The key to downhill Elk skull sledding is technique. You can’t just lay down and hope for the best. There’s no pizza-ing or french-frying here either so leave your ski instructor’s lessons at home. I found that the best way to go about it is to hold onto the antlers almost like they can help you steer (they cannot). Next, cross your legs at the ankles to avoid taking a Sage brush to the groin as you plummet past them at terminal velocity. Always remember that you’re essentially flying down a snow covered hill, carrying multiple sword points, so keep the Elk skull pointed away from anything important. If you’re feeling exceptionally froggy, you can wrap a leg over the skull and essentially ride it like a somehow managed to do. A string of colorful and creative expletives is almost a necessity for events such as these. One can’t simply fly down a hill on an Elk head and say -nothing-. Finally, there’s the issue of dealing with cliffs and ledges. I’m no expert, but my personal favorite technique is to slide right off them and bounce like a basketball down the hill on your butt.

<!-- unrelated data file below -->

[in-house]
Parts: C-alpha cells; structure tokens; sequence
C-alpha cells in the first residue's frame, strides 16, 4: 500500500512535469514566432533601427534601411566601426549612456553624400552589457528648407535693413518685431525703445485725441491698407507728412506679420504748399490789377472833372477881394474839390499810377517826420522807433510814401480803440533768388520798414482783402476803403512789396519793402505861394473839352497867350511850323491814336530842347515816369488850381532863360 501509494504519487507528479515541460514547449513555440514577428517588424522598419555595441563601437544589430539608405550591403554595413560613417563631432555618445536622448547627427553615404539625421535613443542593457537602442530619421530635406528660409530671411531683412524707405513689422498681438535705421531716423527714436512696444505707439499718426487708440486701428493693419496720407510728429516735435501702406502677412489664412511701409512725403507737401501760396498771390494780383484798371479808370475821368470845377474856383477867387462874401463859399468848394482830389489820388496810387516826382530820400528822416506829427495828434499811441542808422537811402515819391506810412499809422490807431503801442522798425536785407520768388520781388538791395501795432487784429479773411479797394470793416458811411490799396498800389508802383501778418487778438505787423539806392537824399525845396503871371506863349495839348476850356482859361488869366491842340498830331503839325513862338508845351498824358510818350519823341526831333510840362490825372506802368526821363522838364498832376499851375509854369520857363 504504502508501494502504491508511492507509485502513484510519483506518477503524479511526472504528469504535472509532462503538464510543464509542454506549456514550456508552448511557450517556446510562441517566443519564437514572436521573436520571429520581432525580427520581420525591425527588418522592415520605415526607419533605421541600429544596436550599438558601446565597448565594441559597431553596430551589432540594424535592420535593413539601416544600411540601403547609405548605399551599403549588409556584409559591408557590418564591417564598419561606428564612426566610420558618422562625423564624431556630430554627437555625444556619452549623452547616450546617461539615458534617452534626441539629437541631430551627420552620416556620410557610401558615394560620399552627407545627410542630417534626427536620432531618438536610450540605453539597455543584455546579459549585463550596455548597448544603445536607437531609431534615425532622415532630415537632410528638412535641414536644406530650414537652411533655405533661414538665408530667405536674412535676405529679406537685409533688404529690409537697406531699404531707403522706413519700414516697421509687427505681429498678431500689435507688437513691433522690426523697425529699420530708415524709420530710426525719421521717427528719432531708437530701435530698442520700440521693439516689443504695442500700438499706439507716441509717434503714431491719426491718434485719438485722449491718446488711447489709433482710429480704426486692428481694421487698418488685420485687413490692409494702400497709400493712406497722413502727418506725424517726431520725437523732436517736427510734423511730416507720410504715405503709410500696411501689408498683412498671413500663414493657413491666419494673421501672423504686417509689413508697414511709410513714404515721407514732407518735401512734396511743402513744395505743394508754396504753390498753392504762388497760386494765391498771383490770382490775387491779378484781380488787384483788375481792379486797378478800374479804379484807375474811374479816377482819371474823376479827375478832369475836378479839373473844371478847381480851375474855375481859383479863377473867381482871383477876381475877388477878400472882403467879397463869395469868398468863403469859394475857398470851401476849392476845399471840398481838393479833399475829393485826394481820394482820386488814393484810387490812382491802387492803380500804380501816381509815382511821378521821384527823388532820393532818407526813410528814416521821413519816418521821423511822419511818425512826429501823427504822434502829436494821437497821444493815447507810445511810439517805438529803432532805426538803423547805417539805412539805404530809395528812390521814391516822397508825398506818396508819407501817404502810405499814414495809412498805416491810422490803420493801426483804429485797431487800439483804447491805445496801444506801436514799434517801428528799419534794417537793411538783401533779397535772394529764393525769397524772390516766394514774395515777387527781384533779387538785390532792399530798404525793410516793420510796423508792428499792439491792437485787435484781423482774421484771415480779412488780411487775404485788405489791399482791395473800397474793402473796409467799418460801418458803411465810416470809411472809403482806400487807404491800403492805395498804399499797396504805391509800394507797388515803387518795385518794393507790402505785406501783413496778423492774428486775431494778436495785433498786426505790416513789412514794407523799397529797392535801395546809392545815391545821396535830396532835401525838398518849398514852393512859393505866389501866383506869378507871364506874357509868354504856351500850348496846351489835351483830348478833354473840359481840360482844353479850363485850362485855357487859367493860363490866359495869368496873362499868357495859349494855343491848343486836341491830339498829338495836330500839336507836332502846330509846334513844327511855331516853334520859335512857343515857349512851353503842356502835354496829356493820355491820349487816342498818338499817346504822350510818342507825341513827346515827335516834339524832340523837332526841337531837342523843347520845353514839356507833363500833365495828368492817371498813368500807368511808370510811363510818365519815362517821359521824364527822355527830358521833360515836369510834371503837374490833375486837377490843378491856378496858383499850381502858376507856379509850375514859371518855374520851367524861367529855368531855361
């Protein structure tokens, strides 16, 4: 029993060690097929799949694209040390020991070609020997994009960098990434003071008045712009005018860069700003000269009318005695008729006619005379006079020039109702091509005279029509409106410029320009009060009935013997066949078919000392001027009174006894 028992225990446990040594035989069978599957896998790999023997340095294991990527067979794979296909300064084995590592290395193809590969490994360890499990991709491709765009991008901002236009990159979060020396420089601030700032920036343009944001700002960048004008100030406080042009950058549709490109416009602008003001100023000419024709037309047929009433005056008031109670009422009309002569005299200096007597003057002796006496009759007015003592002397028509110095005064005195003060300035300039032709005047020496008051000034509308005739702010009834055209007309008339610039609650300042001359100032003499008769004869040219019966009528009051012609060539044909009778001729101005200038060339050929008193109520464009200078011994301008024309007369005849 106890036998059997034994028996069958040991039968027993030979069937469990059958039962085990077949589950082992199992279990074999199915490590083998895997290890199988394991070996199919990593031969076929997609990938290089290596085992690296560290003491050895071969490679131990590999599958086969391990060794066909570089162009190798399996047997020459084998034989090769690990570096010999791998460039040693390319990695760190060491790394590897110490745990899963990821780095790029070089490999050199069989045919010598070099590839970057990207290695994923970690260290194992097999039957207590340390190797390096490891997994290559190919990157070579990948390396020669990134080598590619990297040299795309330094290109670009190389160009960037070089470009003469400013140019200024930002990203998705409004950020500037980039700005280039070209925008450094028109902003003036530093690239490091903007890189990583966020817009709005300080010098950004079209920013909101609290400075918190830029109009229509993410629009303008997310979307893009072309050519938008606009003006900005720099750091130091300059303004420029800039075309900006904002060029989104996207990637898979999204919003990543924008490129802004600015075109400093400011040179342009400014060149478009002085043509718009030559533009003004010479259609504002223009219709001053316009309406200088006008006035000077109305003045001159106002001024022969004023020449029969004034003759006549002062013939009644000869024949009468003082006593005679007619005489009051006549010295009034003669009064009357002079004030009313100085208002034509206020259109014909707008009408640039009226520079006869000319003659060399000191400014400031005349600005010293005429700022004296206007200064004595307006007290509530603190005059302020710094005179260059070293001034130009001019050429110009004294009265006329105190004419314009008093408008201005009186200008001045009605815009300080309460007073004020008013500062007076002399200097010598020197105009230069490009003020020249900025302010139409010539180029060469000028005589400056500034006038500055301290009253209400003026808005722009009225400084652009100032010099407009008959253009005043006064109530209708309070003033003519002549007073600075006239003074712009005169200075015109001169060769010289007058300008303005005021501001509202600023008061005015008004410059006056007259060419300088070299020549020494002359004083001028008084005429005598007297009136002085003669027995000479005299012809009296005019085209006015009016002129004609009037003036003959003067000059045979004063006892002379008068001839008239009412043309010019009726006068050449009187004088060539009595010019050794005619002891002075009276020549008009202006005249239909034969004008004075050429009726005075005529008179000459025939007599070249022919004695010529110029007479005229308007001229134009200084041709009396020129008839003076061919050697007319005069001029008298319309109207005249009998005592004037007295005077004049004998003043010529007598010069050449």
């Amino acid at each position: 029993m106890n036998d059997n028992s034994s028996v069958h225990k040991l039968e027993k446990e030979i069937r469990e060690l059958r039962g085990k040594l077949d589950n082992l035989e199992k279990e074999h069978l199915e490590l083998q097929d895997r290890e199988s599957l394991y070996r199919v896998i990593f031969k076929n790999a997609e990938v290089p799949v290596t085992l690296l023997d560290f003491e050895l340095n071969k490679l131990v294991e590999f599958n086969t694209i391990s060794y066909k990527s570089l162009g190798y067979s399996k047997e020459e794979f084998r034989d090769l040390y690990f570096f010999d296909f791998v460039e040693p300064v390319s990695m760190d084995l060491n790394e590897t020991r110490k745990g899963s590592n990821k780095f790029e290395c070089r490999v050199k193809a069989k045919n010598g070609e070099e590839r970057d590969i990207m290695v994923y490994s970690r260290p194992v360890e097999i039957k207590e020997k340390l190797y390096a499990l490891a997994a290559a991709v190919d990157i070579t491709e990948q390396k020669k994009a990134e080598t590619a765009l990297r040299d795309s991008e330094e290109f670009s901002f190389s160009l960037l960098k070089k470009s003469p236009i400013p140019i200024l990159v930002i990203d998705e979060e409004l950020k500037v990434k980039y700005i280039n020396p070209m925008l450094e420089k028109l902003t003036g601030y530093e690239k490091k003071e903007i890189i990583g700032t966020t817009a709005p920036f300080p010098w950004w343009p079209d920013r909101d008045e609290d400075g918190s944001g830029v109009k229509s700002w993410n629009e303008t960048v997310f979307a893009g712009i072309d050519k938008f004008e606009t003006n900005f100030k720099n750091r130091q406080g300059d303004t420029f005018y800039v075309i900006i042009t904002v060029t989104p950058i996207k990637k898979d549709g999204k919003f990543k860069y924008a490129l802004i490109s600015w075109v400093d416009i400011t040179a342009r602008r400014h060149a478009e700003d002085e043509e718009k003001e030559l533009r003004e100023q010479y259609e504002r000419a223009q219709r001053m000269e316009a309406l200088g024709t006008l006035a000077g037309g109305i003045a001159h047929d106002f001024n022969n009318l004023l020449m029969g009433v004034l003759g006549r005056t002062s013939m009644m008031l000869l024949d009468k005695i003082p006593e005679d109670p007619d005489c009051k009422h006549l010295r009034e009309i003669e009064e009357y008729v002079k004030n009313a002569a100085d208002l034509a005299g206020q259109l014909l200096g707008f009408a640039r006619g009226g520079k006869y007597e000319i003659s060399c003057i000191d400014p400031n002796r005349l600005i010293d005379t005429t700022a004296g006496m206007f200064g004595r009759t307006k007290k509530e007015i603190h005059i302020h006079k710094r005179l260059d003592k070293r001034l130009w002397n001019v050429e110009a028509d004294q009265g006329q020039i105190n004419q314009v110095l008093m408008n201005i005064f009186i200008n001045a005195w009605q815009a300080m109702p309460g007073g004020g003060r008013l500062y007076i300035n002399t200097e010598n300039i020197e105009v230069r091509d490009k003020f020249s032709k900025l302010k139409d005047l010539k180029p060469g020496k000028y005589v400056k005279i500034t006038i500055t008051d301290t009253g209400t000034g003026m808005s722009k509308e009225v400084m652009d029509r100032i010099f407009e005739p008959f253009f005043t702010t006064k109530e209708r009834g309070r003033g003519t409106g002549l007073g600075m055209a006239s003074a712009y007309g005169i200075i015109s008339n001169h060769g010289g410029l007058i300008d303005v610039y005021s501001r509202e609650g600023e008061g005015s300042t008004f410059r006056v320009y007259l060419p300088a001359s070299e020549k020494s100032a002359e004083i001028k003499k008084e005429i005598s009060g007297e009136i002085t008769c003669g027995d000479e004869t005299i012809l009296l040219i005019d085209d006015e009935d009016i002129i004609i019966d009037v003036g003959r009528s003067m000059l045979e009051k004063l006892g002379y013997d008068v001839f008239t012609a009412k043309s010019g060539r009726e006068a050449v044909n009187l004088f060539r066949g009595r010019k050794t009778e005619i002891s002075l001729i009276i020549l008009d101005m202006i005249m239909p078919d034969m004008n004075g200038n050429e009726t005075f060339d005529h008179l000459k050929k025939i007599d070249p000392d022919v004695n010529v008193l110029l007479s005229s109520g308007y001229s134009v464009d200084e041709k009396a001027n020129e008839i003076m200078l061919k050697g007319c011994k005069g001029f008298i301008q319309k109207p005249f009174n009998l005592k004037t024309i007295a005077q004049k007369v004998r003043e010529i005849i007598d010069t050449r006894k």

I’ve still no idea how to stop.

Luckily for me (I think), I ran out of snow, and just butt-slid my way into a muddy spot. I also miraculously didn’t impale myself on the antlers. It would have been a death that no one saw coming, but at the same time probably wouldn’t have been too surprised about.

Arms cramped, legs tired, and butt sore from my sled ride of death, we finally got to the bottom of the mountain. It was an amazing animal. We all just wish we’d have gotten to see it alive.